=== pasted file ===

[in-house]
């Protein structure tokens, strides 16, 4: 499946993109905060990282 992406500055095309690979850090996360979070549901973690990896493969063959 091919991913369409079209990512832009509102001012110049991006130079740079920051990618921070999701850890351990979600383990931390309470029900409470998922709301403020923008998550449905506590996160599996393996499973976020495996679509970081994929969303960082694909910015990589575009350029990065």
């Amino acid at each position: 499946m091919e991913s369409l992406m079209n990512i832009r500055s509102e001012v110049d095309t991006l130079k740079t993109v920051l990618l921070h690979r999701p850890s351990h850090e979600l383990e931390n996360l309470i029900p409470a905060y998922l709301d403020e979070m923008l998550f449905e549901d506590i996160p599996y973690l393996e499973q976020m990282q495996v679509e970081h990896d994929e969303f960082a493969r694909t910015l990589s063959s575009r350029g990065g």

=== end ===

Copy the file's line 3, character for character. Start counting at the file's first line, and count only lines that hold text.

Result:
């Amino acid at each position: 499946m091919e991913s369409l992406m079209n990512i832009r500055s509102e001012v110049d095309t991006l130079k740079t993109v920051l990618l921070h690979r999701p850890s351990h850090e979600l383990e931390n996360l309470i029900p409470a905060y998922l709301d403020e979070m923008l998550f449905e549901d506590i996160p599996y973690l393996e499973q976020m990282q495996v679509e970081h990896d994929e969303f960082a493969r694909t910015l990589s063959s575009r350029g990065g």